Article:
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Review: Snow Patrol, ‘Fallen Empires’

CHELMSFORD, ENGLAND - AUGUST 19: Paul Wilson and Gary Lightbody (R) of Snow Patrol performs on the Virgin Media Stage on day 2 of the V Festival at Hylands Park on August 19, 2012 in Chelmsford, England. (Photo by Samir Hussein/Getty Images)
SPIN Rating: 5 of 10
Release Date: January 10, 2012
Label: Island/Fiction

Cooler than Coldplay but less provocative than R.E.M., the Irish-Scottish modern-rock quintet Snow Patrol embrace the “bigger is better” philosophy on their sixth studio album, and disprove it. Although frontman Gary Lightbody has acknowledged battling writer’s block during the creation of Fallen Empires, labored material isn’t the problem with this overblown opus. Whether they’re trying to obscure the songs’ perceived flaws or make some sort of dazzling artistic statement, the band opts for grandiose production (courtesy of Jacknife Lee) and sprawling arrangements — cue the orchestra and the choir — that blunt the effect of Lightbody’s deceptively strong songwriting. Compared to the U2-aping “In the End” or the six-minute colossus “The Symphony,” the sappy yet engaging guitar pop of 2006 hit “Chasing Cars” feels like nasty punk rock.

Among those abetting this orgy of excess are arranger Nico Muhly, conductor Owen Pallett, the L.A. Inner City Mass Choir, the Friends Choir, an army of string and horn players, and Queens of the Stone Age guitarist Troy Van Leeuwen. The opening track, “I’ll Never Let Go,” aspires to the ominous vibe of the Rolling Stones'”Gimme Shelter,” but comes nowhere close. From the the buzzing synths to the percussive bombast to the the sparks-free interplay of an uneasy Lightbody and overeager guest vocalist Lissie (who wails on a few cuts, aiming for a soulful edge), the song feels cluttered and fussed-over, not remotely dangerous.

A quietly charismatic presence with a hint of a rasp in his yearning voice, Lightbody needs no manufactured drama to make his point; it’s easy to picture him as a Nick Drake-style folkie strumming an acoustic guitar and pouring out his heart in wholly unironic fashion. When he transcends the fancy trappings and brings these tunes to life — succeeding about half the time — he comes across as a compassionate, decent guy who excels at eloquent simplicity. “This Isn’t Everything You Are”offers comfort to friends in deep distress (“Don’t keel over now… There’s joy not far from here / I know there is”), while the somber “New York”calls out, “Come on / Come out / Come here,” to a faraway lover with persuasive fervor.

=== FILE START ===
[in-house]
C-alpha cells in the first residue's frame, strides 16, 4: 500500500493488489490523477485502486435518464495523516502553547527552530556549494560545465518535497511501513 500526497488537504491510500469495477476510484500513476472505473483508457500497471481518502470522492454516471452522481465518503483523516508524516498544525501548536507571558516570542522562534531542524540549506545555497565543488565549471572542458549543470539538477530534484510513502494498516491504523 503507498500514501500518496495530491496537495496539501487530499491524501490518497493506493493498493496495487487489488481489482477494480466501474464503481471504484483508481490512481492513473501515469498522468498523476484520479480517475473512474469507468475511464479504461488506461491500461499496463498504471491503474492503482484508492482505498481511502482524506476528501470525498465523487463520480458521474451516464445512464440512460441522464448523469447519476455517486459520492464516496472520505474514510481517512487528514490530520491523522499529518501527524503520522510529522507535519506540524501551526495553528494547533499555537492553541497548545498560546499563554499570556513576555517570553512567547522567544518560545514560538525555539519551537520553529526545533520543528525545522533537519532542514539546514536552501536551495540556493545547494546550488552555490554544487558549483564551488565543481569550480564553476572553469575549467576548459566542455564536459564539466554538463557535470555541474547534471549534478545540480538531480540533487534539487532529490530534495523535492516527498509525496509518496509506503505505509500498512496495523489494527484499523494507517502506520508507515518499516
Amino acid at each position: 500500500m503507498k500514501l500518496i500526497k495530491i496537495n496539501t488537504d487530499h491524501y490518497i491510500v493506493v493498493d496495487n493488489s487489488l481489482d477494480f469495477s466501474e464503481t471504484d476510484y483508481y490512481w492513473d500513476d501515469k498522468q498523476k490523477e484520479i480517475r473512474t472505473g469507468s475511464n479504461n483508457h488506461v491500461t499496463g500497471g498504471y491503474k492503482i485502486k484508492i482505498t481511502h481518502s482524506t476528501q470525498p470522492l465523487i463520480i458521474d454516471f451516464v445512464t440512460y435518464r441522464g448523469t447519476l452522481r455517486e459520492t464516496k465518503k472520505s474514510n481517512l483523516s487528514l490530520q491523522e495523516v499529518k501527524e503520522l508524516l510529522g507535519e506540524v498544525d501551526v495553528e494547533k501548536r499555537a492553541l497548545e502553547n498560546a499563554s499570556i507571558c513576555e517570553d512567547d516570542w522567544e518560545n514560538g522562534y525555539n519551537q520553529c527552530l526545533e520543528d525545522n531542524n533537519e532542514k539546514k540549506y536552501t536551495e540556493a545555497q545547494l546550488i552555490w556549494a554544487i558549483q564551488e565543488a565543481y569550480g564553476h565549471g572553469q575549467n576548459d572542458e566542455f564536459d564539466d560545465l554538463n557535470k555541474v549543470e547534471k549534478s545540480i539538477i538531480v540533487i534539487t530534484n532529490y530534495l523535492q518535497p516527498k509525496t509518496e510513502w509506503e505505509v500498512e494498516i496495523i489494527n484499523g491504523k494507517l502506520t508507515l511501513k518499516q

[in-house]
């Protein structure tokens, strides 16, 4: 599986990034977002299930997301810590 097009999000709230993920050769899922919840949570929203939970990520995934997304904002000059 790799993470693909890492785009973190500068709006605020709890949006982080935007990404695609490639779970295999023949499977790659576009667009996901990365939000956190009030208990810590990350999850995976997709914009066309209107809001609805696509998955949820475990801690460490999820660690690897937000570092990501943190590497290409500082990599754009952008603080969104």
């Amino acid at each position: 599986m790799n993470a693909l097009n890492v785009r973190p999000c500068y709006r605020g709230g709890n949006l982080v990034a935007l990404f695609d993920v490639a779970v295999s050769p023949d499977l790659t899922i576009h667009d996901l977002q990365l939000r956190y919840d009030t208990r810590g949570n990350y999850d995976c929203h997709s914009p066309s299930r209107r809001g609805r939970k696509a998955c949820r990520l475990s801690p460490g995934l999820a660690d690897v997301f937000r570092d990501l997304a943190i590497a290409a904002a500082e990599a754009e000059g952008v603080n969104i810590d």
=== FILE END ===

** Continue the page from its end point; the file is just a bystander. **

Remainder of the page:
In fact, it takes a fearless, and rare, sincerity to espouse the humble sentiments of “Lifening”without inducing groans, yet Lightbody somehow pulls it off. “Waking up in your arms / A place to call my own / This is all I ever wanted from life,”he croons gently, and you want to believe him. Of course, then he piles on “Ireland in the World Cup,””words of reassurance,””some kids,” and a bit about wanting to the kind of dad that his own father was. Sure, it’s corny, but who could doubt a guy like that?

“It’s like you told me / I should learn to let it all go,” he moans on “The Weight of Love,” only to be caught up in a storm of distracting noisy effects that extinguish the possibility of genuine catharsis. No stranger to outside projects — notably the credible alt-country venture Tired Pony with R.E.M.’s Peter Buck — he seems to reserve his grander impulses for Snow Patrol, paradoxically making it his least-interesting outlet at the moment. Fallen Empires says little about the creative state of the band, the rest of whom must be feeling fairly marginalized about now. Maybe the inevitable expanded edition will come with a set of no-frills demos, revealing what the songs were like before they got dressed up and drowned out.